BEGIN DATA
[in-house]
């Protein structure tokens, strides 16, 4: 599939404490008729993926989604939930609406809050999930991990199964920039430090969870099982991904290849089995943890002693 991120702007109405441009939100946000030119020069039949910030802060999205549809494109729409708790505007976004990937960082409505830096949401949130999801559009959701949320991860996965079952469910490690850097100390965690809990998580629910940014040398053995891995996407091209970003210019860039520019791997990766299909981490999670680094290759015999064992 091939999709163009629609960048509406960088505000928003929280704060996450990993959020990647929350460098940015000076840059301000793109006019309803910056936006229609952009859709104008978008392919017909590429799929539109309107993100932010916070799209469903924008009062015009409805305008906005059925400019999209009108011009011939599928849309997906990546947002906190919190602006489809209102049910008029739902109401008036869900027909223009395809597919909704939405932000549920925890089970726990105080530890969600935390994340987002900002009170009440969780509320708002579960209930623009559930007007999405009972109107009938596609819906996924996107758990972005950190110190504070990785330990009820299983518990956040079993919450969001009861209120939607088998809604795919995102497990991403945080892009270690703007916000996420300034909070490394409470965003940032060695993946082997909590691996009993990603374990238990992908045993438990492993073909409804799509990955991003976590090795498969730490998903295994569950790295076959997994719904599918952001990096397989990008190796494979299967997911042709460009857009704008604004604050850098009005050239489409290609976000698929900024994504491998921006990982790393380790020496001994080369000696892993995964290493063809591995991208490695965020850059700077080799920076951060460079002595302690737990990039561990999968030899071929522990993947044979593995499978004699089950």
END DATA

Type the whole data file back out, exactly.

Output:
[in-house]
């Protein structure tokens, strides 16, 4: 599939404490008729993926989604939930609406809050999930991990199964920039430090969870099982991904290849089995943890002693 991120702007109405441009939100946000030119020069039949910030802060999205549809494109729409708790505007976004990937960082409505830096949401949130999801559009959701949320991860996965079952469910490690850097100390965690809990998580629910940014040398053995891995996407091209970003210019860039520019791997990766299909981490999670680094290759015999064992 091939999709163009629609960048509406960088505000928003929280704060996450990993959020990647929350460098940015000076840059301000793109006019309803910056936006229609952009859709104008978008392919017909590429799929539109309107993100932010916070799209469903924008009062015009409805305008906005059925400019999209009108011009011939599928849309997906990546947002906190919190602006489809209102049910008029739902109401008036869900027909223009395809597919909704939405932000549920925890089970726990105080530890969600935390994340987002900002009170009440969780509320708002579960209930623009559930007007999405009972109107009938596609819906996924996107758990972005950190110190504070990785330990009820299983518990956040079993919450969001009861209120939607088998809604795919995102497990991403945080892009270690703007916000996420300034909070490394409470965003940032060695993946082997909590691996009993990603374990238990992908045993438990492993073909409804799509990955991003976590090795498969730490998903295994569950790295076959997994719904599918952001990096397989990008190796494979299967997911042709460009857009704008604004604050850098009005050239489409290609976000698929900024994504491998921006990982790393380790020496001994080369000696892993995964290493063809591995991208490695965020850059700077080799920076951060460079002595302690737990990039561990999968030899071929522990993947044979593995499978004699089950």